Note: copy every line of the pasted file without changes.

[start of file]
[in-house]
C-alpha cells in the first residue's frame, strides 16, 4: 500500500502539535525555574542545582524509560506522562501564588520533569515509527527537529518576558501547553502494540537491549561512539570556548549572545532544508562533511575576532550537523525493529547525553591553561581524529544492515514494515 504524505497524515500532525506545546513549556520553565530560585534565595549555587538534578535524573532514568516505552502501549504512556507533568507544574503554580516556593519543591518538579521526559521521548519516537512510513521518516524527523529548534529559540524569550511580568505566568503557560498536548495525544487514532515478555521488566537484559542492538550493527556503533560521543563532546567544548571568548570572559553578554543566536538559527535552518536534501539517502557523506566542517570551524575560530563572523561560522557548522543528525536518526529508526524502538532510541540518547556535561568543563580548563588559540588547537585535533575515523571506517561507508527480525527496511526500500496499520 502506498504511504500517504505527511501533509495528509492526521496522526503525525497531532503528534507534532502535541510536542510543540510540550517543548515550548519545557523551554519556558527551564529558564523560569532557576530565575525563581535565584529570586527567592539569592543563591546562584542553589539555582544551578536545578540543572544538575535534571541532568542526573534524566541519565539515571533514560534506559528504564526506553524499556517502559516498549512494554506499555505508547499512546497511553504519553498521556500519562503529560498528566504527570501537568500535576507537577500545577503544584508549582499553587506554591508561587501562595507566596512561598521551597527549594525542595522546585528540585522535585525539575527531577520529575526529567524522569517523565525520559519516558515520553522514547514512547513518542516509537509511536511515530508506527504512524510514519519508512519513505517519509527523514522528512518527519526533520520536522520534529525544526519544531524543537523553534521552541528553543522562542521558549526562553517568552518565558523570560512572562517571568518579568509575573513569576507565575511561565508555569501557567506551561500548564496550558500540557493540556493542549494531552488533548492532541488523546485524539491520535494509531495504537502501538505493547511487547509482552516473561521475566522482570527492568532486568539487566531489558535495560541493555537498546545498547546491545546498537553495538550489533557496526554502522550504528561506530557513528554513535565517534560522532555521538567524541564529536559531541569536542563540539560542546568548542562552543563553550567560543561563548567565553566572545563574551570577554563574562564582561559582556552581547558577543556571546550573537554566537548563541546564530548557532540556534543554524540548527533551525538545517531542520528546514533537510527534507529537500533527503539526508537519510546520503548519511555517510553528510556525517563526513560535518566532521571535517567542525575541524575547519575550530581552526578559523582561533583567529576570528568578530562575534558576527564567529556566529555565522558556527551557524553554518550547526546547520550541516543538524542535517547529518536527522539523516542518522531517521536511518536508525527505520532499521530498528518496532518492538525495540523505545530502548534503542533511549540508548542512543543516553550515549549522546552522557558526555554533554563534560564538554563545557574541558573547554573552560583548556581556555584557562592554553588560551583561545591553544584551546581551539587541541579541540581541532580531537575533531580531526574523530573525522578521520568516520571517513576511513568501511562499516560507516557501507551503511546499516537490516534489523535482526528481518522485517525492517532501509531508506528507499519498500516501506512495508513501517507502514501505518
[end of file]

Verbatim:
[in-house]
C-alpha cells in the first residue's frame, strides 16, 4: 500500500502539535525555574542545582524509560506522562501564588520533569515509527527537529518576558501547553502494540537491549561512539570556548549572545532544508562533511575576532550537523525493529547525553591553561581524529544492515514494515 504524505497524515500532525506545546513549556520553565530560585534565595549555587538534578535524573532514568516505552502501549504512556507533568507544574503554580516556593519543591518538579521526559521521548519516537512510513521518516524527523529548534529559540524569550511580568505566568503557560498536548495525544487514532515478555521488566537484559542492538550493527556503533560521543563532546567544548571568548570572559553578554543566536538559527535552518536534501539517502557523506566542517570551524575560530563572523561560522557548522543528525536518526529508526524502538532510541540518547556535561568543563580548563588559540588547537585535533575515523571506517561507508527480525527496511526500500496499520 502506498504511504500517504505527511501533509495528509492526521496522526503525525497531532503528534507534532502535541510536542510543540510540550517543548515550548519545557523551554519556558527551564529558564523560569532557576530565575525563581535565584529570586527567592539569592543563591546562584542553589539555582544551578536545578540543572544538575535534571541532568542526573534524566541519565539515571533514560534506559528504564526506553524499556517502559516498549512494554506499555505508547499512546497511553504519553498521556500519562503529560498528566504527570501537568500535576507537577500545577503544584508549582499553587506554591508561587501562595507566596512561598521551597527549594525542595522546585528540585522535585525539575527531577520529575526529567524522569517523565525520559519516558515520553522514547514512547513518542516509537509511536511515530508506527504512524510514519519508512519513505517519509527523514522528512518527519526533520520536522520534529525544526519544531524543537523553534521552541528553543522562542521558549526562553517568552518565558523570560512572562517571568518579568509575573513569576507565575511561565508555569501557567506551561500548564496550558500540557493540556493542549494531552488533548492532541488523546485524539491520535494509531495504537502501538505493547511487547509482552516473561521475566522482570527492568532486568539487566531489558535495560541493555537498546545498547546491545546498537553495538550489533557496526554502522550504528561506530557513528554513535565517534560522532555521538567524541564529536559531541569536542563540539560542546568548542562552543563553550567560543561563548567565553566572545563574551570577554563574562564582561559582556552581547558577543556571546550573537554566537548563541546564530548557532540556534543554524540548527533551525538545517531542520528546514533537510527534507529537500533527503539526508537519510546520503548519511555517510553528510556525517563526513560535518566532521571535517567542525575541524575547519575550530581552526578559523582561533583567529576570528568578530562575534558576527564567529556566529555565522558556527551557524553554518550547526546547520550541516543538524542535517547529518536527522539523516542518522531517521536511518536508525527505520532499521530498528518496532518492538525495540523505545530502548534503542533511549540508548542512543543516553550515549549522546552522557558526555554533554563534560564538554563545557574541558573547554573552560583548556581556555584557562592554553588560551583561545591553544584551546581551539587541541579541540581541532580531537575533531580531526574523530573525522578521520568516520571517513576511513568501511562499516560507516557501507551503511546499516537490516534489523535482526528481518522485517525492517532501509531508506528507499519498500516501506512495508513501517507502514501505518